By Mark Kinver
Science and environment reporter, BBC News
The e-mails were stolen or leaked from the University of East Anglia
A panel of independent experts has officially begun its inquiry into the "Climategate" affair.
The experts, headed by Sir Muir Russell, will investigate how e-mails from the UK's Climatic Research Unit (CRU) appeared on the web.
They will also consider if the e-mail exchanges between researchers show an attempt to manipulate or suppress data "at odds" with scientific practice.
But even before the panel could start work, one of its members resigned.
Dr Philip Campbell, editor-in-chief for Nature journal, stood down late on Thursday because of remarks he had made last year in the Chinese media in which he said the scientists mentioned in the e-mails had "behaved as researchers should".
"I made the remarks in good faith on the basis of media reports of the leaks. As I have made clear subsequently, I support the need for a full review of the facts behind the leaked e-mails," he said in a statement.
"There must be nothing that calls into question the ability of the independent review to complete this task, and therefore I have decided to withdraw from the team."
Sir Muir said he understood why Dr Campbell had withdrawn. "I regret the loss of his expertise, but I respect his decision," he said.
Sir Muir's panel hopes to present "preliminary conclusions by spring 2010".
Speaking at the launch of the inquiry, Sir Muir, who is chairman of the Judicial Appointments Board for Scotland, said: "We are free to pursue and follow any line of inquiry that we wish.
"Our job is to investigate the scientific rigour, honesty, openness and due process of what CRU's approach has been," he told reporters.
"We will be calling for evidence, for submissions and comments on the issues that we will be putting to the members of CRU and others.
"We are also launching a website, and that will be the primary way in which people will be able to follow our progress."
In November, more than 1,000 messages between scientists at the CRU, based at the University of East Anglia (UEA), and their peers around the world were posted on the web, along with other documents.
Climate inquiry independent vow
CRU maintains one of the world's most important datasets on how global temperatures have changed.
Professor Phil Jones, the director of the unit, has stepped down pending the review, and has said he stands by his data.
UEA appointed Sir Muir in December to head an inquiry into a series of allegations that arose from the stolen e-mails.
As well as more than 1,000 e-mails, the hack took 3,000 documents. The overall size of data amounted to 160MB.
The panel are also tasked with considering whether the unit failed to observe Freedom of Information requests properly.
Critics said that the e-mail exchanges reveal an attempt by the researchers involved to manipulate data.
Climate sceptics suggest that the affair shows that either human activities are not affecting the planet's climate system, or that the impacts are not as bad as many climate scientists suggest.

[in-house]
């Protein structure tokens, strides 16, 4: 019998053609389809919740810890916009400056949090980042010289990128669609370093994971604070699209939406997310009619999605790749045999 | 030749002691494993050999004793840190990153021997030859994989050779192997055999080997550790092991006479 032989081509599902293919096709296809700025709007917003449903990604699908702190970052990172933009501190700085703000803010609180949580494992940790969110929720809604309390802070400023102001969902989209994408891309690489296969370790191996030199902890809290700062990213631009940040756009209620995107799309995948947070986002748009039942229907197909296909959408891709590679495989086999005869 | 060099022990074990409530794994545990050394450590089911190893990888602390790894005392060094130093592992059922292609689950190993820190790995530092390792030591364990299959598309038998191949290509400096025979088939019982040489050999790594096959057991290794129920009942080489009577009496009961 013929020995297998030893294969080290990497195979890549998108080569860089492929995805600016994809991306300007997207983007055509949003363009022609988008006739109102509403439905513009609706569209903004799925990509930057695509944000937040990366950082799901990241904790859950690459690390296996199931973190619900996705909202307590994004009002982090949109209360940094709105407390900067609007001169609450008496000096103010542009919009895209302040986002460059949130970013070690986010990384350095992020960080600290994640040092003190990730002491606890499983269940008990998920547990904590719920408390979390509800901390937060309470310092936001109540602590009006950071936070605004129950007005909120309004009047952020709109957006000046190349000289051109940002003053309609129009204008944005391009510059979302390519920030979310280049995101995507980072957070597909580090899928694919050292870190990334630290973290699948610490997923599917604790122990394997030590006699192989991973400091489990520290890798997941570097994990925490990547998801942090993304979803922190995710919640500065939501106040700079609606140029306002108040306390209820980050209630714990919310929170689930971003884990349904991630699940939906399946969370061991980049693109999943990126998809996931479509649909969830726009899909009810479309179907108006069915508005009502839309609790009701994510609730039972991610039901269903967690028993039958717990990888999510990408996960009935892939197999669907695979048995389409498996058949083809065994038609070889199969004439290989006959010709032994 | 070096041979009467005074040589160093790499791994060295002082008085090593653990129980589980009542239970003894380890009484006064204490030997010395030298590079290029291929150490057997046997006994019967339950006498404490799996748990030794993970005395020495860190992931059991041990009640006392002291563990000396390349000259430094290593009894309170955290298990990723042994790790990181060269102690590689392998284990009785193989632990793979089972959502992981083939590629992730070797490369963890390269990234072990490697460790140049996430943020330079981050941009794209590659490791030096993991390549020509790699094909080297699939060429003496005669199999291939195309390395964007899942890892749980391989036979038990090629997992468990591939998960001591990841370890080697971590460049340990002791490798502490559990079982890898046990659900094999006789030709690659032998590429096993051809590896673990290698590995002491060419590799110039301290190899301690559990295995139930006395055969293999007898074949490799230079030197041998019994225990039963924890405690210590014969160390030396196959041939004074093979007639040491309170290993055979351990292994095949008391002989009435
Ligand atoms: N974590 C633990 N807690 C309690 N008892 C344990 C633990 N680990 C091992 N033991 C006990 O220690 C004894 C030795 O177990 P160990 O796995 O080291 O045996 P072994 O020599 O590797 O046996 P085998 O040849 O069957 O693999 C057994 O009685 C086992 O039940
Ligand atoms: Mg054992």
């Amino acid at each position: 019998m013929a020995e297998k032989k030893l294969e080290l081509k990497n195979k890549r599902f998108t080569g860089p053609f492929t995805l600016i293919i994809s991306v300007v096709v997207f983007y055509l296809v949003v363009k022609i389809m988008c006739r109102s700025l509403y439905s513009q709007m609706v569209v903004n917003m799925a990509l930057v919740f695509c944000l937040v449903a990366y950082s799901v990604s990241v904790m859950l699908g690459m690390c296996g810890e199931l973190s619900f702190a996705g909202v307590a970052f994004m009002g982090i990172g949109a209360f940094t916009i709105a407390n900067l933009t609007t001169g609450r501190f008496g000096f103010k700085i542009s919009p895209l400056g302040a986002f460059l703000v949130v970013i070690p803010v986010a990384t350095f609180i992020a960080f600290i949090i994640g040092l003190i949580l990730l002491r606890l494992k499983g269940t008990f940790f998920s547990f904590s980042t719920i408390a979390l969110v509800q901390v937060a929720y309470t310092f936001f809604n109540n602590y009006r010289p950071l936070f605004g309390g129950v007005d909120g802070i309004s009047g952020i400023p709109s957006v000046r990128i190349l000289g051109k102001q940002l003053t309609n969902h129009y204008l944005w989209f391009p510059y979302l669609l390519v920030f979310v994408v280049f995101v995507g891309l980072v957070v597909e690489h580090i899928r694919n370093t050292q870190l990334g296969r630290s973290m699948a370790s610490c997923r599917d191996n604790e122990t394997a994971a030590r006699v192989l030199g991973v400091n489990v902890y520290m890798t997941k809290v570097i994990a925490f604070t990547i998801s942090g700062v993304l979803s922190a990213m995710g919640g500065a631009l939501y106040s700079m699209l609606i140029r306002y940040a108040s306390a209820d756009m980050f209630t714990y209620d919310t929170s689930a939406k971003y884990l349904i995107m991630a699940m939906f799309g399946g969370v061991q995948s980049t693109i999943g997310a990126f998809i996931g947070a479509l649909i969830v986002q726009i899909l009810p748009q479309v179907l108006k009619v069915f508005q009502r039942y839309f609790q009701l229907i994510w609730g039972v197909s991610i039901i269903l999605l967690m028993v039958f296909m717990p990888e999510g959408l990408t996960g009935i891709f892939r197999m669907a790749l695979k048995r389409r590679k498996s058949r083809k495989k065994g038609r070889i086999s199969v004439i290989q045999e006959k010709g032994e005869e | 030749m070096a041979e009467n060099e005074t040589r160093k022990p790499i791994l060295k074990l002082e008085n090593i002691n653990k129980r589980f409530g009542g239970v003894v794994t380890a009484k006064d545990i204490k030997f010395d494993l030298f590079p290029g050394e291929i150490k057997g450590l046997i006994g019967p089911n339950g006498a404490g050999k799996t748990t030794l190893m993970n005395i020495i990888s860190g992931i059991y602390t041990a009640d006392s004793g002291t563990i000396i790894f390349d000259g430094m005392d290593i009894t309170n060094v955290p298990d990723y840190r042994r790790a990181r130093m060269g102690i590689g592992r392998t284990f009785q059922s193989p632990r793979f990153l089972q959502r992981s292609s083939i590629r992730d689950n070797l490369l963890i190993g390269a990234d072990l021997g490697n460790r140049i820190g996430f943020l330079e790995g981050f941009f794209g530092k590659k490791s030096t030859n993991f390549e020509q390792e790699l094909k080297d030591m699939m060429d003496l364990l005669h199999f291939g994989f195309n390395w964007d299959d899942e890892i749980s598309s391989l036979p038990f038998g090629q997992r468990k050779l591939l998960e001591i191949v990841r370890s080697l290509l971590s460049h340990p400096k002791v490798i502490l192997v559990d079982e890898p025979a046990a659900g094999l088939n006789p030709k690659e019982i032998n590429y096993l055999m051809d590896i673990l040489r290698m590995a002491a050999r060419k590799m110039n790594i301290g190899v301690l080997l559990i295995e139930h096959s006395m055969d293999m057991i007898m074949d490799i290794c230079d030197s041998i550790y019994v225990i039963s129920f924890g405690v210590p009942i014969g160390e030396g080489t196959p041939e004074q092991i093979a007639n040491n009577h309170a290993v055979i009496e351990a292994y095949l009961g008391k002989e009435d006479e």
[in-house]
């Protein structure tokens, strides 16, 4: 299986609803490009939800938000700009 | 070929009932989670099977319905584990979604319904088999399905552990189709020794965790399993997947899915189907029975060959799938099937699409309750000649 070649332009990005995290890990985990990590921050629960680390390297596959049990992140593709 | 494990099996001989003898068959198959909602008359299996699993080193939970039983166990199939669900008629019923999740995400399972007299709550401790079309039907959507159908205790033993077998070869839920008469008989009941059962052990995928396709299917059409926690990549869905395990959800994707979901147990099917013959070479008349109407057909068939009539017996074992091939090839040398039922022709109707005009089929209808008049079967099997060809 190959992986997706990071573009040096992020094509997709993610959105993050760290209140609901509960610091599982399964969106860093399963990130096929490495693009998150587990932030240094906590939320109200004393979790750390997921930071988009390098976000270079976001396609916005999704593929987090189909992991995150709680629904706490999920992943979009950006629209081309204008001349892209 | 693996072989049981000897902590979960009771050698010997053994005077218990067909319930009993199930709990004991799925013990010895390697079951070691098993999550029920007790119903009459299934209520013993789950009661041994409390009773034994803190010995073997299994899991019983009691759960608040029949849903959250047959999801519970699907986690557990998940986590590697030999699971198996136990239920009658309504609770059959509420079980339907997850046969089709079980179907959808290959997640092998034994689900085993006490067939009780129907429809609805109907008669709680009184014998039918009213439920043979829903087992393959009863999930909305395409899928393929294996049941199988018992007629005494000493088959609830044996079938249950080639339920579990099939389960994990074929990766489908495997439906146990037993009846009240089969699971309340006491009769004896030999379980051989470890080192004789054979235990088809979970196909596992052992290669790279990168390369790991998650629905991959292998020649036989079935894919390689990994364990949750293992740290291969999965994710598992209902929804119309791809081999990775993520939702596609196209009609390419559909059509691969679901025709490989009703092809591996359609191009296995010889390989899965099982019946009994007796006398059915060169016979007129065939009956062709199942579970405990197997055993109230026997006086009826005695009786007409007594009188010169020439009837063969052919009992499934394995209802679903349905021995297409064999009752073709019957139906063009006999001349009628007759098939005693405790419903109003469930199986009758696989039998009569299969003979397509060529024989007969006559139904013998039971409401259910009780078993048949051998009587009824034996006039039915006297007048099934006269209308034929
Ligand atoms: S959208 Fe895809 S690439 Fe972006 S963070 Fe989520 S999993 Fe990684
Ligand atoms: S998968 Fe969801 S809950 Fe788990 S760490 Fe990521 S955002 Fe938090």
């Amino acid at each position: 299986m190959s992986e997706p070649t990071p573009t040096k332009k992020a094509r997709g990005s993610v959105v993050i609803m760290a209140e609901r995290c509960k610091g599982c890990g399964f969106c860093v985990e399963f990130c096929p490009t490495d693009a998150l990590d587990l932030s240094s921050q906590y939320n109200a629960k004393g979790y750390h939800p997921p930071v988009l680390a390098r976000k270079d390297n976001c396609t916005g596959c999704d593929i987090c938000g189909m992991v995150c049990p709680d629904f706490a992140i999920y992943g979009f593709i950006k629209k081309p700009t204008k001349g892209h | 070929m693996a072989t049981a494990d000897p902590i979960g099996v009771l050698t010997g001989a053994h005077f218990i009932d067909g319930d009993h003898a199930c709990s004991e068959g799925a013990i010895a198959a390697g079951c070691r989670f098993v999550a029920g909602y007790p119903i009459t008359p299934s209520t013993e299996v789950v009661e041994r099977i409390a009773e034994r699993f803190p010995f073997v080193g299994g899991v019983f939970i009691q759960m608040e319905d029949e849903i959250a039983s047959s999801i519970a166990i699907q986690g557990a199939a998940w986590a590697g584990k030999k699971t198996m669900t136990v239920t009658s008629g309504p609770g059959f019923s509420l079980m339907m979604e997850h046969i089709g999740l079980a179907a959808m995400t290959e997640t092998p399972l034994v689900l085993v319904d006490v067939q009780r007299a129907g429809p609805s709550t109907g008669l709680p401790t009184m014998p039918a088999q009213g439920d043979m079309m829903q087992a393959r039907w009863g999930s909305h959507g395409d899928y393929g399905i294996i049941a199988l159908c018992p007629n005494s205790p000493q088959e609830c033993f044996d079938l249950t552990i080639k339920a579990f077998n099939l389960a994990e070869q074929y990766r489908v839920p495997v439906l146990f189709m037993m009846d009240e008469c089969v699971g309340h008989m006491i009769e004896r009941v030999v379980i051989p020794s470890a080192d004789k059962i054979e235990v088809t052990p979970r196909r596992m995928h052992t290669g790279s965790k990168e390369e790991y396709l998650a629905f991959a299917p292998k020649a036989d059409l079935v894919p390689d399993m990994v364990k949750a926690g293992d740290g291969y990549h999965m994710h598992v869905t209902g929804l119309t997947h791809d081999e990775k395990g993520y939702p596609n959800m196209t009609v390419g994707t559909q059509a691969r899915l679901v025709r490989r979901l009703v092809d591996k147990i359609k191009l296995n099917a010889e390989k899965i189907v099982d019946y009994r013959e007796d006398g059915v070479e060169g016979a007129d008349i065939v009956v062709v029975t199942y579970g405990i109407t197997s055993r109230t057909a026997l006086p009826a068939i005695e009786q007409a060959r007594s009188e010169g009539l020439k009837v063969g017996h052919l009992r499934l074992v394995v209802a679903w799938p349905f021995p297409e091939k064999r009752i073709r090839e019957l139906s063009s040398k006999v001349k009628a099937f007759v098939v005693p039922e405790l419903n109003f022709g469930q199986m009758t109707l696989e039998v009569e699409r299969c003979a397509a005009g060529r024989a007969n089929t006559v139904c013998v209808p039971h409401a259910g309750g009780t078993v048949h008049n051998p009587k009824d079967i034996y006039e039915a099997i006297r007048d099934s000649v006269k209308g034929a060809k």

The panel's investigation will:
• "Examine the hacked e-mail exchanges, other relevant e-mail exchanges and any other information held at CRU to determine whether there is any evidence of the manipulation or suppression of data which is at odds with acceptable scientific practice."
• "Review CRU's policies and practices for acquiring, assembling, subjecting to peer review and disseminating data and research findings."
• "Review CRU's compliance or otherwise with the university's policies and practices regarding requests under the Freedom of Information Act."
• "Review and make recommendations as to the appropriate management, governance and security structures for CRU and the security, integrity and release of the data it holds."
However, the panel will not review the past scientific work of the CRU, as this will be re-appraised by a UEA-commissioned study that will involve the Royal Society in an advisory role.
"Colleagues in CRU have strenuously defended their conduct and the published work and we believe it is in the interest of all concerned that there should be an additional assessment considering the science itself," Professor Trevor Davies, UEA's pro-vice-chancellor for research, enterprise and engagement, said in a statement.
Royal Society President Lord Rees said that it was important that the public had the utmost confidence in the science of climate change.
"Where legitimate doubts are raised about any piece of science they must be fully investigated - that is how science works," he explained.
"The Royal Society will provide advice to the University of East Anglia in identifying independent assessors to conduct this reappraisal."
A spokewoman for UEA told BBC News that a chairperson would be appointed "at the earliest opportunity".
But she added that the remit of the re-appraisal, such as how many past CRU publications would be assessed, would be decided by the panel.
As well as Sir Muir, the other members the Climate Change E-mail Review team, which is being funded by UEA, are Geoffrey Boulton, general secretary of the Royal Society of Edinburgh; Professor Peter Clarke of the University of Edinburgh; David Eyton, head of research and technology at BP; and Professor Jim Norton, vice president for the Chartered Institute for IT.
The deadline for submissions to the review is 1 March 2010.
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